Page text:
• Formosan subterranean termites Coptotermes formosanus. This is an exotic termite species that has established in parts of Texas, but is also found in other parts of the South and in parts of California. One of the principal means of its spread appears to be via recycled railroad ties.  The Formosan termite belongs to the same family as Reticulitermes termites, and shares some of the same characteristics, including subterranean nests and mud spattered galleries; hence, it is also technically a "subterranean" termite. Identify Coptotermes by its nighttime swarming habits and its large, yellowish-colored alate.  The wing veination is similar to Reticulitermes, but the wing membranes are covered with fine hairs.  Workers are not easily distinguished from our other subterranean species, but soldiers have a teardrop-shaped head, contrasted with the rectangular head of Reticulitermes workers.  Galleries are similar to other subterranean termites, but Formosan termites produce "carton", a dense, honeycombed structure made from mud and wood pulp cemented together with saliva and feces.  
  • Drywood termites (Cryptotermes and Incistitermes species) The so-called drywood termites are distinguished from subterranean termites by their above-ground nests and lack of contact with the soil. Because they live in wood, which usually has lower moisture content than soil, drywood termites are very efficient conservers of water. The most obvious sign of this skill are the fecal pellets they produce. Unlike the wet, smeared feces of subterranean termites, drywood feces are hard, dry pellets.  In the drywood termite rectum all water is squeezed from the feces by six rectal pads, leaving small (1/32 inch-long), six-sided pellets. Finding these pellets is hard proof of a drywood termite infestation. In addition, drywood termite galleries do not follow the grain of the wood, but may extend across multiple annual rings. Alates fly at night and have three strong, dark veins at the leading edge of the forewing. Drywood termites are most common in warm, high-humidity regions, such as the Gulf coastal areas, and parts of southern California.  They may be found in other parts of the country, however, when brought in on furniture or infested lumber. 
    Lyctid powderpost beetle adults (left) are distinguished from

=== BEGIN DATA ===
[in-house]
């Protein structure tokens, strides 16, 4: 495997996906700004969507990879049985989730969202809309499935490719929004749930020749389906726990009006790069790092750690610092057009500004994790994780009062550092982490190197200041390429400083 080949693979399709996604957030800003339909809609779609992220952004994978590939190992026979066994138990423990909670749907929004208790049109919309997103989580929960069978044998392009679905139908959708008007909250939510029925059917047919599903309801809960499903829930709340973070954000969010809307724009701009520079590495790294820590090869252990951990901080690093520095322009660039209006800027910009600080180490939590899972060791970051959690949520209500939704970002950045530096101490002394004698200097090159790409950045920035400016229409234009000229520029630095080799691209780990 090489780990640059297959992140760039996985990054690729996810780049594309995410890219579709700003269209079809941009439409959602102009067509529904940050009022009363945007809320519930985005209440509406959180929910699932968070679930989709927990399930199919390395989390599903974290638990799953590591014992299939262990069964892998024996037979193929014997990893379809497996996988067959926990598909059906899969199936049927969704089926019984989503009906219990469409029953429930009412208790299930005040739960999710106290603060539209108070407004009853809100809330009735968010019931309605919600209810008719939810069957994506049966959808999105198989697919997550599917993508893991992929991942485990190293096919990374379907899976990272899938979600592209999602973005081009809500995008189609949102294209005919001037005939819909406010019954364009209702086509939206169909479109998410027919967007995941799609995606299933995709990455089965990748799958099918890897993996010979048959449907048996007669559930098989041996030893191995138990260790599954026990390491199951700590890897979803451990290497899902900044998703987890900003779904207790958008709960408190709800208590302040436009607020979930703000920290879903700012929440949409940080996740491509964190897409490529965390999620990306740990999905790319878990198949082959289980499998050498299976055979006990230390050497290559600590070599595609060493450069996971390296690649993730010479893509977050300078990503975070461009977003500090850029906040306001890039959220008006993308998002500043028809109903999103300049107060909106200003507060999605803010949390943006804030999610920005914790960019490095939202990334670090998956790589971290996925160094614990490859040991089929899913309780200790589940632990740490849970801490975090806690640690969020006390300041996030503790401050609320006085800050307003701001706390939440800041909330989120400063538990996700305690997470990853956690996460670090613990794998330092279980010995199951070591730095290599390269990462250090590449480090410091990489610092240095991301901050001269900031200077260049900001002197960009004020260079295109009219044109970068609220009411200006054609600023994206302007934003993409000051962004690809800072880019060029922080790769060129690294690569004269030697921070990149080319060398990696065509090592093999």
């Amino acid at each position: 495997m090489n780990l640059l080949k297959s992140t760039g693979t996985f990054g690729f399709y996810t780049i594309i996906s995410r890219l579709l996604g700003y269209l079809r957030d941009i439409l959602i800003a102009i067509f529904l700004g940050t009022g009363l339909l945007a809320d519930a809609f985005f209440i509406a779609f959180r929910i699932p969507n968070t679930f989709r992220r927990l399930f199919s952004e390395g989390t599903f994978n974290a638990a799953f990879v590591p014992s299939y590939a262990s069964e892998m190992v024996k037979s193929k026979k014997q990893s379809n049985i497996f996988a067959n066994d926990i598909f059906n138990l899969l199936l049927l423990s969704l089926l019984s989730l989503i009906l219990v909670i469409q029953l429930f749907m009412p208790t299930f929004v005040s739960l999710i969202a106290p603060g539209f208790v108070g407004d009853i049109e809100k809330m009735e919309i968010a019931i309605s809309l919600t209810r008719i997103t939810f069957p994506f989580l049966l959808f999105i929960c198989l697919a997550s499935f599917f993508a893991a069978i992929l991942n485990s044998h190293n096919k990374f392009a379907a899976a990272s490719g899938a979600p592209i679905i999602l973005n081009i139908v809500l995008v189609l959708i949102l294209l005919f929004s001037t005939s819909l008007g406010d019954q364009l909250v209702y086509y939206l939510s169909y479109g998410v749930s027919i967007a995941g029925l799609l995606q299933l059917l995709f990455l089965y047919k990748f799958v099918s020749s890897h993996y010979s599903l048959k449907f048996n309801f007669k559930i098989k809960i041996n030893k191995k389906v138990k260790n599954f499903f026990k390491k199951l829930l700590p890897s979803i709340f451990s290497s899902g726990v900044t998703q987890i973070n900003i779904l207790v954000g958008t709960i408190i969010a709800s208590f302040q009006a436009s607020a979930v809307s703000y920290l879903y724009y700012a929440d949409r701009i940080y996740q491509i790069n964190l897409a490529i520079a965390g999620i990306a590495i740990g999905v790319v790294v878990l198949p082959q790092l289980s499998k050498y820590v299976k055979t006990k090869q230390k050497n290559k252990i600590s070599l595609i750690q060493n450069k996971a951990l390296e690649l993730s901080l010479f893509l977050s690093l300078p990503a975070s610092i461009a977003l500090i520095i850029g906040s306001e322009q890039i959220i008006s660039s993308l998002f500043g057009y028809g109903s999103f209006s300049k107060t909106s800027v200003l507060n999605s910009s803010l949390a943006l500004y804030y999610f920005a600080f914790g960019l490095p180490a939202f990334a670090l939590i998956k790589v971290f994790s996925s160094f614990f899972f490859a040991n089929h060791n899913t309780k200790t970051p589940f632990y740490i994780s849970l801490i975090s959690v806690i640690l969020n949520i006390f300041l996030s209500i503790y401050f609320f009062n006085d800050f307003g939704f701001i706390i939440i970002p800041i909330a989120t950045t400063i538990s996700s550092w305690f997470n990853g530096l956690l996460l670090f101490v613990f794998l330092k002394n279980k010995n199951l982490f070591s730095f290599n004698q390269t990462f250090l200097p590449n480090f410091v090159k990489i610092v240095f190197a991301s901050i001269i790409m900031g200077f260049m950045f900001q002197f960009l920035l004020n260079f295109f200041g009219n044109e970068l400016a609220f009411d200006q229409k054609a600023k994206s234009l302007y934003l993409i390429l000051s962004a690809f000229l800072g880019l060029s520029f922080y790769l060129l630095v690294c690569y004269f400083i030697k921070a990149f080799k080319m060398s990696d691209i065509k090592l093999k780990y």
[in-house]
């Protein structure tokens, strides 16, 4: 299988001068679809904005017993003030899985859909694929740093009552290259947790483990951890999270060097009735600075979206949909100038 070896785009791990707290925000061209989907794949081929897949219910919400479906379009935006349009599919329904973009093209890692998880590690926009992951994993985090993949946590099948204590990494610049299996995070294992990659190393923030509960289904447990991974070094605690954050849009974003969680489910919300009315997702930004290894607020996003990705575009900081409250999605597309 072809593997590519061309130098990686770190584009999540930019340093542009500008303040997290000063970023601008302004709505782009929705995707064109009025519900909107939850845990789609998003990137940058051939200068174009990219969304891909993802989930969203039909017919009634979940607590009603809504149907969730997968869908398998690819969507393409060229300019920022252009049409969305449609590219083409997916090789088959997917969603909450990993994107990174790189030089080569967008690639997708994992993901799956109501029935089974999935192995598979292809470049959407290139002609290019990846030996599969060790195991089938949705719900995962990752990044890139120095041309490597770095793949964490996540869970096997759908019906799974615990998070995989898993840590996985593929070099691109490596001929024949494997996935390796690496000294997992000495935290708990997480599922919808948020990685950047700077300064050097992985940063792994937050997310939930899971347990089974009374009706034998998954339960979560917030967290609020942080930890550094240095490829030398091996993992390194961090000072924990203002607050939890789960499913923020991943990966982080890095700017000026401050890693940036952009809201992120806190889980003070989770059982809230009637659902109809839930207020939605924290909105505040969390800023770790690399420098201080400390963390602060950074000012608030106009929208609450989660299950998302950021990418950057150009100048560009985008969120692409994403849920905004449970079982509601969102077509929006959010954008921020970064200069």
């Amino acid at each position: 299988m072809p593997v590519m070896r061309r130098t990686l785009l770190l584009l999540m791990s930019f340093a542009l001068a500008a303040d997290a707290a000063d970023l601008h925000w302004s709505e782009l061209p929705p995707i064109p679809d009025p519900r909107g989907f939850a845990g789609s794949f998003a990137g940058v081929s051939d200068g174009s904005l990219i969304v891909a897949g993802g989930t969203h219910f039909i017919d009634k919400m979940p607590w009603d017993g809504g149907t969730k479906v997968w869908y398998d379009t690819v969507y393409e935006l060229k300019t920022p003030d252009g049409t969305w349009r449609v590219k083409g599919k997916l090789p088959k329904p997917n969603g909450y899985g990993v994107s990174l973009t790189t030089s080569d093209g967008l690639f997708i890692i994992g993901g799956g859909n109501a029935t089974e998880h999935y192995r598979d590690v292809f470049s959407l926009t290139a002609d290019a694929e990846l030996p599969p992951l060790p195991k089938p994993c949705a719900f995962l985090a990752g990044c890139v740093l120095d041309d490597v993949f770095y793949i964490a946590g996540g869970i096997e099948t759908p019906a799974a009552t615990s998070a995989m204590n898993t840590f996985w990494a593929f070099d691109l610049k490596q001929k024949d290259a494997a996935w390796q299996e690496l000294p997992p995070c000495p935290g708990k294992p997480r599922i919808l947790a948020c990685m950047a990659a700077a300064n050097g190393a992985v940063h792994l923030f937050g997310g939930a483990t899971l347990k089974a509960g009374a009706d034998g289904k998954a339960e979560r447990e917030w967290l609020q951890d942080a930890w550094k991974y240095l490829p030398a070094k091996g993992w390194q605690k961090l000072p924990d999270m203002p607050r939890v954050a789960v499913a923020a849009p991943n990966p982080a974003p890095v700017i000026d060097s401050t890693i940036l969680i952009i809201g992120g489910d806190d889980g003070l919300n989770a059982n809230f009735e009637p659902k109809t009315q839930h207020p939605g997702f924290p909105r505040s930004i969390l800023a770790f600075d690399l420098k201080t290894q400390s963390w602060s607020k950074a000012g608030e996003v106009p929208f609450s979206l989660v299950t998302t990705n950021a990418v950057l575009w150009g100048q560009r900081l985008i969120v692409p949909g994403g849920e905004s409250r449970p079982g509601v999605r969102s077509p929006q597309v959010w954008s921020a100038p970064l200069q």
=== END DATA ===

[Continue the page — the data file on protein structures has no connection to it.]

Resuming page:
the common pantry pest, red flour beetle (right), by their
    round eyes and two-segmented antennae.  
  • Lyctid powderpost beetles (family Bostrichidae, subfamily Lyctinae). These small, cylindrical beetles are usually brought into homes in infested hardwood trim or flooring, or in infested furniture. They are one of the most important WDIs in Texas. If you're not in the habit of looking carefully for signs of these beetles during a WDI inspection, you're opening your business up to a potential legal mess. The presence of these beetles in new homes has become highly litigious, as the owners look for someone to blame for their new, beetle-infested home. It's critical to look carefully at all hardwood trim, including wainscoting, baseboards, windowsills, cabinetry and wood flooring.  On horizontal floors or trim, sawdust usually accumulates in volcano-like piles surrounding the adult beetle emergence hole.  On vertical wood, small piles of very fine, almost silky, frass will accumulate on cabinets, edges or floors underneath the emergence hole. Adults can be distinguished from the similar-appearing red flour beetle by their darker color; globular, protruding eyes; 2-segmented antennal club and enlarged hind coxae.   
  • Carpenter ants are easily identified by their large size, single
    node between abdomen and thorax, and smoothly rounded
    thoracic profile.  Many Texas species are bi-colored, like this
    specimen; but color alone can be misleading.
  • Carpenter ants (Campanotus species). This insect is usually listed as a WDI; however in Texas carpenter ants are not very likely to do structural damage. They are more likely to occur in small colonies in wall voids and in insulation, but rarely as destroyers of sound wood. Some species of carpenter ant, like C. modoc and C. pennsylvanicus, are well-known wood destroyers, especially in the Pacific Northwest and in the northeastern states. They have given all carpenter ants a reputation as wood destroyers. For this reason, and because they are not difficult to report, I would recommend including carpenter ant evidence on a WDI inspection report.  The similarly-colored (but physically very different) acrobat ant, is not reported to eat or damage wood, therefore I would not report it as a WDI.  Carpenter ants are relatively easily identified by their large size, polymorphism (different sized workers in the same colony), single node and smooth curved thoracic profile. Inspectors should also be on the lookout for carpenter ant frass, which is the colony's trash dump.  Frass piles may include wood, insulation, dead insects, and sometimes pupal cases.  Any unusual debris piles that contain insect fragments are likely carpenter ants.
  • The old house borer is a medium-sized beetle (0.6 to 1 inch)
    with two raised bumps and a mustache-shaped ridge on
    the pronotum (shield behind head).